Calcutta University entered the final of the inter-college tennis meet with a 2-0 win over Jadavpur. While Clement Hughes of CU blanked Kaustav Mukherjee in two sets, K.P. Nishan Nanaiah beat Indrasekhar Sen 6-4, 6-2.

Pankaj Gupta CCC best

Pankaj Gupta CCC beat South Howrah CC by 37 runs in the Sujit Mukherjee Memorial sub-junior cricket tournament final at Taltala Institute ground today.

BRIEF SCORES: Pankaj Gupta CCC (95/8 in 25 ovs) beat South Howrah CC (58 all out) by 37 runs. MoS: Chandan Singh. MoM: Projit Das. Best Batsman: Stalin Ghosh.

Mac Group champions

Mac Group this evening retained the Merchants’ Cup lawn bowls crown, beating VCK Share 16-15 at the RCGC Maidan green.

Mac, comprising Ashok Malik and Ravi Prasher, were taken the distance by VCK’s Shrenik Kothari and Manoj Singh. At one point Mac were trailing 13-15, before the duo pulled up at 15-all. That was when the match went into the extra end a one-point jump was enough.

The losers’ plate went to CESC, who pipped Plastic Concern 14-13 in the final.

Yesterday, Mac Group and VCK Share moved into the final with 16-14 and 19-1 wins over Sri Balaji and Sait Mine Line, respectively.

In the losers’ plate semis, CESC B and Plastic Concern got past Tisco E and ITC, respectively.


Bahrain, May 31: 
India overcame last night’s deficit of 29 IMPs to win their 96-board semi-final match against Bahrain by 40 IMPs in the Open Teams event of the 11th Asia & Middle East bridge championship being played here.

Yesterday, India performed poorly to trail Bahrain 112 to 141 IMPs at the halfway stage of the semi-finals. In the other semi, Pakistan led Syria 112 to 88 IMPs.

Reaching the final ensures India a berth in the forthcoming world inter-zonal championships for the Bermuda Bowl to be played in October in Bali.

In the last three sessions played today, India grabbed the lead in the first set itself by winning 45 IMPs to 2. In the penultimate set, India won big again, 48 to 16, to increase the lead to 46 IMPs.

There was little in the cards in the last set for the Bahrainis to wipe the deficit and they could recover only 6 IMPs, 33 to 17, to lose by 192 to 232.

For a first-time appearance in an international meet, Bahrain did very well to hold India to only 16 IMPs over the 96 boards, the extra margin coming to the 24-IMP carry-over in favour of India.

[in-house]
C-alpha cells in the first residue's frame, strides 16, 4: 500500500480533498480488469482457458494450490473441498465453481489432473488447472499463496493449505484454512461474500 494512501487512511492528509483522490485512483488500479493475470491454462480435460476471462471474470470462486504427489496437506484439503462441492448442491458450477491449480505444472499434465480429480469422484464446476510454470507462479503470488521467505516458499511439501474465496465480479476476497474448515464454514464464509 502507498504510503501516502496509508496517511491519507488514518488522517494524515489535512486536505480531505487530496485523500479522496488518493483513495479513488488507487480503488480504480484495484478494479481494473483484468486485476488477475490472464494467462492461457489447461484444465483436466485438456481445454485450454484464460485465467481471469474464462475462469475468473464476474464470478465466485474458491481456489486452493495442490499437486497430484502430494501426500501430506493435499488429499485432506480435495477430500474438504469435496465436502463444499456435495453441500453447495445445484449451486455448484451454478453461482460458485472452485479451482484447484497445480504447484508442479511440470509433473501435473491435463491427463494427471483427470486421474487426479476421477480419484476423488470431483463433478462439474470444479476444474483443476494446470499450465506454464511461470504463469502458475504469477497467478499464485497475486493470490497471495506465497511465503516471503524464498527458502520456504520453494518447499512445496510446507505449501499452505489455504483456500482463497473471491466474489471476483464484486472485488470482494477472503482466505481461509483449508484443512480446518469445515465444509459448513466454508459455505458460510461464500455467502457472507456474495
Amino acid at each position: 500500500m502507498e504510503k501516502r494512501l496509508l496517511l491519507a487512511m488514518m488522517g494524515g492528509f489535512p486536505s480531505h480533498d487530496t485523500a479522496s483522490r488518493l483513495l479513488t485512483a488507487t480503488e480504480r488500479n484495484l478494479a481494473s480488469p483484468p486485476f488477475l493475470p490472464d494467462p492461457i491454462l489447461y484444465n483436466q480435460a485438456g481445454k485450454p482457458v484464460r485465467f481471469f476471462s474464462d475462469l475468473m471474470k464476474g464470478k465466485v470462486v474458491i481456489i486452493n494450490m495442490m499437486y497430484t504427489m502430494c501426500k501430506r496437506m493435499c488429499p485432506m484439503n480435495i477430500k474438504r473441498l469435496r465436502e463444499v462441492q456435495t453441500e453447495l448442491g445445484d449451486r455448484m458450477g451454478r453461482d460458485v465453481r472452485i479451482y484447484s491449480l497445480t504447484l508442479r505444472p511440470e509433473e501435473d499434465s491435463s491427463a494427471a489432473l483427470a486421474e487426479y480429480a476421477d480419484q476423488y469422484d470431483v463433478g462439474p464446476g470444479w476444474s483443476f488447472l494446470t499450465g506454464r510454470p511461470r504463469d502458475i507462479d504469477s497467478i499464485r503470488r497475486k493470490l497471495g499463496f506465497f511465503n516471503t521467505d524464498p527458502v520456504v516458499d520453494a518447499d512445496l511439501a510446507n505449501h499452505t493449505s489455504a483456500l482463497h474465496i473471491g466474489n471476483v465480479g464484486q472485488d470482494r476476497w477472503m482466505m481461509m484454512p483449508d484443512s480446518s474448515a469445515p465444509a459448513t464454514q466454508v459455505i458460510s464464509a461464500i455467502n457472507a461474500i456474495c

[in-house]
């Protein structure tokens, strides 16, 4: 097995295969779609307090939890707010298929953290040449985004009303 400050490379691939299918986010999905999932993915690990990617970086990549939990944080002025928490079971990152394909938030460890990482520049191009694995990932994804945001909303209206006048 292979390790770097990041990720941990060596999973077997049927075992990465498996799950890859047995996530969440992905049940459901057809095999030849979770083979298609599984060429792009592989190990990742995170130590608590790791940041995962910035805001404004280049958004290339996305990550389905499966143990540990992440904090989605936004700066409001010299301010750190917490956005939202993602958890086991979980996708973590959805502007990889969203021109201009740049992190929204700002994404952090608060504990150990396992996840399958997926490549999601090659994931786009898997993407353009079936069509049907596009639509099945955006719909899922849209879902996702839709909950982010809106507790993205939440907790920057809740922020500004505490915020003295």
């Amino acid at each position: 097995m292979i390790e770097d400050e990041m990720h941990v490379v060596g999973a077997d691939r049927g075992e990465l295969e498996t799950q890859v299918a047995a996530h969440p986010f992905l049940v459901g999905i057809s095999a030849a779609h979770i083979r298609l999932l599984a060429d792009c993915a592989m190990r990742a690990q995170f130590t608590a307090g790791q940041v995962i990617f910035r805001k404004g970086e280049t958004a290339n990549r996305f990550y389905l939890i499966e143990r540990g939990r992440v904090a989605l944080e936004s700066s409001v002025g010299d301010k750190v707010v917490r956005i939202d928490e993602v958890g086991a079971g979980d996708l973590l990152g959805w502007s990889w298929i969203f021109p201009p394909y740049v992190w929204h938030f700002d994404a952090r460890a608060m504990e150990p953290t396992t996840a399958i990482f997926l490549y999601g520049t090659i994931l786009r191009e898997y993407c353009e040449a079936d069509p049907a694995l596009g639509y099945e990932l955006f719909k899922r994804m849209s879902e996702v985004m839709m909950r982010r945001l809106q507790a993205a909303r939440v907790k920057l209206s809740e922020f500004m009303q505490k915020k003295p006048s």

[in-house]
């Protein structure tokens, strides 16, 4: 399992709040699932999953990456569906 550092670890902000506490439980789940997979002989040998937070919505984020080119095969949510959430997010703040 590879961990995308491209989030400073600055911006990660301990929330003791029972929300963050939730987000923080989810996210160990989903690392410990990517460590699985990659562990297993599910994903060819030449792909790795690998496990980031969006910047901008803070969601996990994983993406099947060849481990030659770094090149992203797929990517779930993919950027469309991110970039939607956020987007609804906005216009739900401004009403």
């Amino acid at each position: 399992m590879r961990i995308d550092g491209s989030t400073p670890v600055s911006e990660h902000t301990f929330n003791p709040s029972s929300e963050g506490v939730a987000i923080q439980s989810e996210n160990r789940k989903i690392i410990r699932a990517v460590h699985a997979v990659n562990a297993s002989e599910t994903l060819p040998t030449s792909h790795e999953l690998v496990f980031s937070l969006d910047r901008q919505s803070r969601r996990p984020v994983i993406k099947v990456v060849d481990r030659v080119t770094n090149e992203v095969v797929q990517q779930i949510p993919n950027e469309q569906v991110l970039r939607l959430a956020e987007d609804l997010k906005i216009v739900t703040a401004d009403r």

In the 80-board final starting tomorrow, India meets Syria who did remarkably well to overcome Pakistan by 225 IMPs to 208 despite the disadvantage of starting the match 24 IMPs down due to carry-over.

Unfortunately for the Syrians, they are denied a berth in the Bermuda Bowl because they had taken part neither in the last World Pairs championship in 1998 nor in the World Teams Olympiad last year.

That berth now goes to the winner of the 32-board 3rd-4th place play-off between Bahrain and Pakistan.

Women ahead in final

Meanwhile in the 96-board Women’s final, India look set to record a win as they led Sri Lanka by 74 IMPs at the half-way stage.

Starting off with a 1-IMP carryover, the Indian ladies won today’s three sessions by 59-31, 30-22 and 49-12 respectively to lead by 139 IMPS to 65.


Calcutta, May 31: 
Seventeen Bengal players have been named in the list of 30 to attend the national junior and sub-junior table tennis camp to be held at the SAI Eastern Centre from June 10-29. Nine boys and eight girls are from Bengal. Sunil Babras, Michael Mallik, Tapan Chandra and Dipak Haldar are the coaches.

The camp is in preparation for various meets including the Asian junior championship.

THE PROBABLES — BOYS: Sourav Chakraborty, Tanmoy Dutta, Niloy Basak, Subhadeep Das, Sourav Pradhan, Amarnath Das, Devesh Karia, Konkojeet Mondal, Anirban Roy Chowdhury (all Ben), A. Mahagaonkar, Eric Fernandez, O. Torgalkar, A. Balgu, S. Shetty (all Mah), Arunava Ganguly (PSCB academy).

GIRLS: Sushmita Roy, Mousumi Pal, Nandita Saha, Pallabi Kundu, Ahana Pal, Moon Moon Basak, Runa Roy, Shinjini Mitra (all Ben), S. Sangeetha, M. Aparna, A.V. Nivedita, J. Swarna (all TN) P. Sanyal, S. Sharma (both Dli), M. Patkar (Mah).